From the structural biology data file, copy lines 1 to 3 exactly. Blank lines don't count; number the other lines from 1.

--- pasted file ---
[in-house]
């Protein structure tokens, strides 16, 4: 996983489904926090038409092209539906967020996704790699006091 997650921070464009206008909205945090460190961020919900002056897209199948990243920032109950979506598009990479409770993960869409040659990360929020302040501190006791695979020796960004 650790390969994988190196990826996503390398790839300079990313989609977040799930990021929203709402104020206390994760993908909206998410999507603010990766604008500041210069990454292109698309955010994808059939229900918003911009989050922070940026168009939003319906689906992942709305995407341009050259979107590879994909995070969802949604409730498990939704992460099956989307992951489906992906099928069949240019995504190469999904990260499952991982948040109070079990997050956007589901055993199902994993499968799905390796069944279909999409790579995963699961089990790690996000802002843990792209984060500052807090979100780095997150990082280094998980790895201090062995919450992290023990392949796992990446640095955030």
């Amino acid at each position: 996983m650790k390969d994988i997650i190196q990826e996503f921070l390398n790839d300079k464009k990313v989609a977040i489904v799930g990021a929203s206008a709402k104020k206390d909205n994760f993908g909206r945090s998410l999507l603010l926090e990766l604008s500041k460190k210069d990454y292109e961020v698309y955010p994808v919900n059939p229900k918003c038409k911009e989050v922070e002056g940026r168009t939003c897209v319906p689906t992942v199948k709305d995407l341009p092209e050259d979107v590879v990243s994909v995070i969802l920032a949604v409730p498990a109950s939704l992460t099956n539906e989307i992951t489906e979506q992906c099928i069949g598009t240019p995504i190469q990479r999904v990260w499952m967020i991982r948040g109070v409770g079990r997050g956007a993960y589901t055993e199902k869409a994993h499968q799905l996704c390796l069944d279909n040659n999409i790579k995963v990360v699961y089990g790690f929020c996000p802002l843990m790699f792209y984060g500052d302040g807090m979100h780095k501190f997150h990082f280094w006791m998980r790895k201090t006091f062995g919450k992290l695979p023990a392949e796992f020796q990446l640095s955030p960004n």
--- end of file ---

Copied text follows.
[in-house]
């Protein structure tokens, strides 16, 4: 996983489904926090038409092209539906967020996704790699006091 997650921070464009206008909205945090460190961020919900002056897209199948990243920032109950979506598009990479409770993960869409040659990360929020302040501190006791695979020796960004 650790390969994988190196990826996503390398790839300079990313989609977040799930990021929203709402104020206390994760993908909206998410999507603010990766604008500041210069990454292109698309955010994808059939229900918003911009989050922070940026168009939003319906689906992942709305995407341009050259979107590879994909995070969802949604409730498990939704992460099956989307992951489906992906099928069949240019995504190469999904990260499952991982948040109070079990997050956007589901055993199902994993499968799905390796069944279909999409790579995963699961089990790690996000802002843990792209984060500052807090979100780095997150990082280094998980790895201090062995919450992290023990392949796992990446640095955030």
């Amino acid at each position: 996983m650790k390969d994988i997650i190196q990826e996503f921070l390398n790839d300079k464009k990313v989609a977040i489904v799930g990021a929203s206008a709402k104020k206390d909205n994760f993908g909206r945090s998410l999507l603010l926090e990766l604008s500041k460190k210069d990454y292109e961020v698309y955010p994808v919900n059939p229900k918003c038409k911009e989050v922070e002056g940026r168009t939003c897209v319906p689906t992942v199948k709305d995407l341009p092209e050259d979107v590879v990243s994909v995070i969802l920032a949604v409730p498990a109950s939704l992460t099956n539906e989307i992951t489906e979506q992906c099928i069949g598009t240019p995504i190469q990479r999904v990260w499952m967020i991982r948040g109070v409770g079990r997050g956007a993960y589901t055993e199902k869409a994993h499968q799905l996704c390796l069944d279909n040659n999409i790579k995963v990360v699961y089990g790690f929020c996000p802002l843990m790699f792209y984060g500052d302040g807090m979100h780095k501190f997150h990082f280094w006791m998980r790895k201090t006091f062995g919450k992290l695979p023990a392949e796992f020796q990446l640095s955030p960004n």